Renoir Loved to paint fLowers, and he used them often, spotted about in larger compositions and as subjects in their own right. Later on, he painted them as "experiments in flesh tones" for
the nude. As may be seen in this collection of plates, he was sensitive not only to the color and obvious beauty of flowers, but also to their living character: they stand rigidly upright,
they are twisted in growing, and occasionally they droop. With unfailing insight, he penetrates their naturalness.
There are many interesting technical aspects to this canvas, and we are, so to speak, brought up close to the painter's methods. The entire background of the picture may be seen to be washed in with pigment as thin as watercolor. Inasmuch as the dark vase stabilizes the picture, the table-top is almost entirely suppressed, lest its bulk overpower the composition: only a slight lightening of value indicates it. Yet, for the sake of controlled enrichment, the brush strokes here run in a contrasting horizontal direction.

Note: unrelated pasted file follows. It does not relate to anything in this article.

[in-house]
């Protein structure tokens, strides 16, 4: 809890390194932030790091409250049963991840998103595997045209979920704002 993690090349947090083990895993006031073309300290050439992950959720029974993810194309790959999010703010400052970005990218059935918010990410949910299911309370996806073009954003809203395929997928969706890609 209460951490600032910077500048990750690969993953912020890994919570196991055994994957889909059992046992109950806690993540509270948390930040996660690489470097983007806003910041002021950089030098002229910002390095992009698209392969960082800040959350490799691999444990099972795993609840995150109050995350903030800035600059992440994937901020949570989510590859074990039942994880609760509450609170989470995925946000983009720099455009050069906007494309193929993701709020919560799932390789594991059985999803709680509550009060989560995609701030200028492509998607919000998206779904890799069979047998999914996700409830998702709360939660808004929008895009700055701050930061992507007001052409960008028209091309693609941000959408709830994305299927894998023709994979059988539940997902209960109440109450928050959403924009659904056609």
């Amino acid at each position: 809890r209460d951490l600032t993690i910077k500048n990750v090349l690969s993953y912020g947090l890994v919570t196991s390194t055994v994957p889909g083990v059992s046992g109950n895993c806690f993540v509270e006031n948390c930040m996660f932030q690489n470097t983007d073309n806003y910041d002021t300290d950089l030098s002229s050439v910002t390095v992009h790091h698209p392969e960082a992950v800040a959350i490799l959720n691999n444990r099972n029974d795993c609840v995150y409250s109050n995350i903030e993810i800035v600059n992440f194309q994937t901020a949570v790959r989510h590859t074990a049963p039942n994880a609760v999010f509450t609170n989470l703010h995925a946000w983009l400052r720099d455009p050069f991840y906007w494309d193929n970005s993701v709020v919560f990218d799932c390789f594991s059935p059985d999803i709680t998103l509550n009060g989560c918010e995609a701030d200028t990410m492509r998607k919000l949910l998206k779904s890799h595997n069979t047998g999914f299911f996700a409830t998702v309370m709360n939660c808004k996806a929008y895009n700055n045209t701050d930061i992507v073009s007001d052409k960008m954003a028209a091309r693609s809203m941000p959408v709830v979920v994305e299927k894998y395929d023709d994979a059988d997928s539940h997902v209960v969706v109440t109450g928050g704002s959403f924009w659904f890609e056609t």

The blossoms themselves are flicked in with quick stabs of the brush, which in places give them something of the effect of flames; in the upper, lavender ones, small whirling effects are set up. The play of stems and the ragged yellowish clusters help create the irregularity that Renoir loved.